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Our service offers the ability to drop in some javascript on your page and display some tracking data, but I'd like for customers to be able to embed multiple instances of the embed code on the same page.

The problem right now is that I can't include the same variables names on the page.

For instance:

<script type="text/javascript">
  var ttp_number = "1Z8E26R80281495993"; // Tracking number

  var ttp_key="123456";
  (function(){
    document.write('<div id="ttp"></div>');
    s=document.createElement('script');
    s.type="text/javascript";
    s.src="http://c.trackthepack.com/j/e?" + Math.random();
    setTimeout("document.getElementById('ttp').appendChild(s);",1);
  })()
</script>

Then if they wanted to be able to embed that again, I'd have to change all variable names:

<script type="text/javascript">
  var ttp_number_001 = "446888240962"; // Tracking number

  var ttp_key_001="123456";
  (function(){
    document.write('<div id="ttp_001"></div>');
    s_001=document.createElement('script');
    s_001.type="text/javascript";
    s_001.src="http://c.trackthepack.com/j/e?" + Math.random();
    setTimeout("document.getElementById('ttp_001').appendChild(s_001);",1);
  })()
</script>

I'm okay with having them change the contents of the function() block, but the ttp_number and ttp_key need to stay the same variable name.

Right now, when I have multiple embeds on the page, they all inherit the contents of the variables in the last embed code.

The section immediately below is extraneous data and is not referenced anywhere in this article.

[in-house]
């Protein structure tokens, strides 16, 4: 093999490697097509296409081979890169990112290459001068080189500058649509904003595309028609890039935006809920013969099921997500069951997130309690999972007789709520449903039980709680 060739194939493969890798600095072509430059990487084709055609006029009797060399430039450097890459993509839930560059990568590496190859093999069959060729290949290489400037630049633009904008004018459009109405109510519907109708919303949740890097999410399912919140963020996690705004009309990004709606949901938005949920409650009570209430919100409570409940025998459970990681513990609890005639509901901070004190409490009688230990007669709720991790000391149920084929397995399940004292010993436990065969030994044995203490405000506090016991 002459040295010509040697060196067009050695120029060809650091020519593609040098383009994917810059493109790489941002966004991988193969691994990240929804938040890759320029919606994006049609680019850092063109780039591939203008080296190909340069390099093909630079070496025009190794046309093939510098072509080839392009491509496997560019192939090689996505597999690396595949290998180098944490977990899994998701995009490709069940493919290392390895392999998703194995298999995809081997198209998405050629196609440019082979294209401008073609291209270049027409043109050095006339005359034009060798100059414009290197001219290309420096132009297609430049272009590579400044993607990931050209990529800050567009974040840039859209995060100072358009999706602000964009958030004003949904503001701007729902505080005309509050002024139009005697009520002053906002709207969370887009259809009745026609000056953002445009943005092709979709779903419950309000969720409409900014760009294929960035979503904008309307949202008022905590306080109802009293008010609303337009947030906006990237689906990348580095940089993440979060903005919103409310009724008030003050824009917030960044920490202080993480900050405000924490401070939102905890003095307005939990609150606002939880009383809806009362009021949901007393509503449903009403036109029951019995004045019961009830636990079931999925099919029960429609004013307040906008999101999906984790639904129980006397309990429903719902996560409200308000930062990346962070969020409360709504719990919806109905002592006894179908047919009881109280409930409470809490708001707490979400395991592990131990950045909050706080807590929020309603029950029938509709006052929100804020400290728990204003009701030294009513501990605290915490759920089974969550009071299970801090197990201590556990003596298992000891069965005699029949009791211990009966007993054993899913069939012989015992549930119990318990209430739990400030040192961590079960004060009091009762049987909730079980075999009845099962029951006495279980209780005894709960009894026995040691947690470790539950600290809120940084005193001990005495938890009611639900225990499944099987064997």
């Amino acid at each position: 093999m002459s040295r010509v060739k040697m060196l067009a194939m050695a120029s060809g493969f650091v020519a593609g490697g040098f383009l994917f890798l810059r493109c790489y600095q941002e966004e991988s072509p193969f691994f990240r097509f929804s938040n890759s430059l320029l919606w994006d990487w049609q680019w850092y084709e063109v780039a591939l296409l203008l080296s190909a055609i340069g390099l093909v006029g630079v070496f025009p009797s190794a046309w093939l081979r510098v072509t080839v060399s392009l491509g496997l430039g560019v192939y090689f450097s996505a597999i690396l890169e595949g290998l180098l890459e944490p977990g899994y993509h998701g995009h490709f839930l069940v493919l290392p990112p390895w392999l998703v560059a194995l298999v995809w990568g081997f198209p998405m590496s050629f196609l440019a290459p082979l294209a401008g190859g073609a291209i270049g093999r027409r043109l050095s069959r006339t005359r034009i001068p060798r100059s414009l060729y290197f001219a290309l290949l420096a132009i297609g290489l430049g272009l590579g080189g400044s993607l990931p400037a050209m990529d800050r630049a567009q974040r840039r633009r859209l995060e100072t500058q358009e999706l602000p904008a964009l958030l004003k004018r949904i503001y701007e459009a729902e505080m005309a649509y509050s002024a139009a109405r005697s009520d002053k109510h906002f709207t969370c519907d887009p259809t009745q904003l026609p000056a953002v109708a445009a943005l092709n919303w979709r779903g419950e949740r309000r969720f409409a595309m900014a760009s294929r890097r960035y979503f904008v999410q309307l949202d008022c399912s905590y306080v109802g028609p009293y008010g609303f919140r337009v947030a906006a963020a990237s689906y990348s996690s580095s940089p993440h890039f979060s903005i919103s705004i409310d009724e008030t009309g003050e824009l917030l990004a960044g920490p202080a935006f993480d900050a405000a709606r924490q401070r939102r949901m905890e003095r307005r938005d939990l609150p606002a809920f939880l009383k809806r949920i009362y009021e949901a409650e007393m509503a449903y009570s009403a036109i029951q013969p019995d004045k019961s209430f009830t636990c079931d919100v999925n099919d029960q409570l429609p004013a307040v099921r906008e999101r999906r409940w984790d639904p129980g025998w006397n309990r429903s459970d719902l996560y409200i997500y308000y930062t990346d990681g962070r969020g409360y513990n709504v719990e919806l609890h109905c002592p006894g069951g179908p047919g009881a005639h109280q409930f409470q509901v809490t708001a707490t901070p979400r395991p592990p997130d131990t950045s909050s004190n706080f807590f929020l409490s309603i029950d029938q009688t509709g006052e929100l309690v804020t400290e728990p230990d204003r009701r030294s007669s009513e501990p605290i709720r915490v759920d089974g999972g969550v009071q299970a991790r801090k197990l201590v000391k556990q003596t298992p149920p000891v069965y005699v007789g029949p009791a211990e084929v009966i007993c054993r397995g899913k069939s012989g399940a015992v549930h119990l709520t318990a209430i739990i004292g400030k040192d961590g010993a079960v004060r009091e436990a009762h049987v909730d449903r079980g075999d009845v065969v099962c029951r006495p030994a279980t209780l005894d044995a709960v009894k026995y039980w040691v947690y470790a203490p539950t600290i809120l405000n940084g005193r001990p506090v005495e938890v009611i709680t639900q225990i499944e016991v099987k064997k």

So, the ultimate question here...how do I fix that?

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Why setTimeout? Without it you'd have blocking semantics and what you want would work as expected. –  Roatin Marth Jan 18 '11 at 17:29
1  
The idea is that embedding the code this way keeps it from slowing down page loads if our server is down/slow/whatever. –  Shpigford Jan 18 '11 at 17:30
    
How and where are the ttp_number and ttp_key variables being utilized? EDIT: Nevermind, I see them in the script that is being returned. –  user113716 Jan 18 '11 at 17:41

3 Answers 3

Maybe store the ttp_key and ttp_number's in arrays instead?

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1  
Well I guess I wonder how Google Adsense does it. I mean you could embed a dozen things on the same page and they don't interfere, but they've got their customizable variables set up similar to this. –  Shpigford Jan 18 '11 at 18:18

Why not declare the variables in the function body. Then they're only scoped to that function. You can still set them to different values when you dump the script into the HTML.

I know you mention/imply that the user can edit the function (for some reason) but that just seems like a world of hurt to me, so I'm hoping that that's not actually the case.

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The variables will go out of scope when the function ends, and the script file will not have access to them due to the OPs usage of setTimeout to inject the script. –  Roatin Marth Jan 18 '11 at 20:45
    
Roatin, I don't think setTimeout is the issue here. I've removed that in testing and it still doesn't work. –  Shpigford Jan 18 '11 at 20:51
    
@Shpigford: you know what you are right. I just realized the DOM method you are using to inject the script (.appendChild(...)) will cause the scripts to load asynchronously, regardless of setTimeout. My mistake. –  Roatin Marth Jan 19 '11 at 14:21

Why are you cachebusting with Math.random()? Does the JavaScript at http://c.trackthepack.com/j/e change often? If not, you should let the cache do its job.

But if so, could you make it dynamic enough to inspect the arguments it's called with and use those arguments directly, instead of relaying them via the global window object, so that you load http://c.trackthepack.com/j/e?n=446888240962&k=123456 and it doesn't have to look them up when the script runs?

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